One of the many possible sides to many meals is bread. Whether it is in a roll, a loaf, a sweet bread, or a bowl, it is known to compliment most dishes, and the fresher it is the better. For some the smell of fresh baked bread is both nostalgic and invigorating. The types of bread that are available to bake typically fall into two categories leavened and unleavened.(1)
Today we will be going over the leavening process that is seen in many types of bread and how it relates to chemistry. The common leavening agents that are used are baking soda/powder and yeast. Ingredients that comprise most forms of bread are broken down into water, flour, salt, yeast, and for bread that rises a sugar source and fat source.(2,3) The optimum ratios for yeast, flour, and sugar to make bread rise is half cup of sugar to 4 cups of flour with 2 and a quarter teaspoon of yeast.(3 )Also it is suggested that there is a 1% yeast to flour ratio (i.e., 3 g of yeast for 300g flour.)(3)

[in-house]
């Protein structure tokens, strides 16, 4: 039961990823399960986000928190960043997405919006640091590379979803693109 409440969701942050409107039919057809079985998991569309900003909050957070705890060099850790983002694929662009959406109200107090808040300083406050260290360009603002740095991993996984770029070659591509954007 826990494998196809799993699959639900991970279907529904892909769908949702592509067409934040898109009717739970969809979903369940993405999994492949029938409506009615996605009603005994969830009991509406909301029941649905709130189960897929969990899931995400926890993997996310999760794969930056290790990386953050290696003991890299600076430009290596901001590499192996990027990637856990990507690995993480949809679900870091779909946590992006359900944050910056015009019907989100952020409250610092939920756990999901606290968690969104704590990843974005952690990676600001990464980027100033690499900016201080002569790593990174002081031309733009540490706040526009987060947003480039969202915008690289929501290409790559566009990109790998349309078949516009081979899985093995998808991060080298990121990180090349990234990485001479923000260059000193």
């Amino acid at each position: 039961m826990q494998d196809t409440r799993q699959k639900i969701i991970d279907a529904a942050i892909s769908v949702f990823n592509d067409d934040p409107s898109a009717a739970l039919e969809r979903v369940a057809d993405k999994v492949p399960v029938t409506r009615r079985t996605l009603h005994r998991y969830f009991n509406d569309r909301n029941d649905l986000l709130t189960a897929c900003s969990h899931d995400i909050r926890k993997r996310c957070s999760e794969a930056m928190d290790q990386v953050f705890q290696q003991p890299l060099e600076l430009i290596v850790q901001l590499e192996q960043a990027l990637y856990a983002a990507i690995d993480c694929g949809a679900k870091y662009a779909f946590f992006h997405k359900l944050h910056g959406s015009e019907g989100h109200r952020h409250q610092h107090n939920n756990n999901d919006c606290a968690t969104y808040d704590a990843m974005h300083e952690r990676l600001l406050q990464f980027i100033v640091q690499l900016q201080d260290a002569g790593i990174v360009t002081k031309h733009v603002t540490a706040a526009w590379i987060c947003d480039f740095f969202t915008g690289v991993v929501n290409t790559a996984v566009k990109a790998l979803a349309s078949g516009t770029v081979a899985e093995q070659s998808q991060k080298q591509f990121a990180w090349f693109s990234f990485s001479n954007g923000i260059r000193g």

The process by which the yeast aids in the rising of the bread dough is fermentation. The yeast will break down the sugar source in the recipe(glucose) into carbon dioxide (CO2) and ethanol (CH3CH2OH). For every sugar molecule that is broken down by the yeast, 2 molecules of carbon dioxide and 2 molecules of ethanol are converted. When the bread dough is kneaded in the mixing process, the gluten which is present in the flour source forms branched chain structures that would capture the carbon dioxide gas that is released during the fermentation process and use it to help the bread rise in its container. The ethanol is typically cooked off in the process of baking but adds flavor and color to the bread. The amount of sugar also controls moisture content, crumb structure, and color of the crust.(4)
Review of the fermentation process in baking bread:
· Common leavening agents are baking soda/powder and yeast
· 4 main ingredients in bread are: water, salt, flour, yeast
· Fermentation breaks down glucose into carbon dioxide and water
· Sugar content controls breads rising rate, moisture content, crumb structure and crust coloring
· Suggested yeast to flour ratio is 1% yeast to flour.
View the activity below to show the balanced chemical reaction for the fermentation process.
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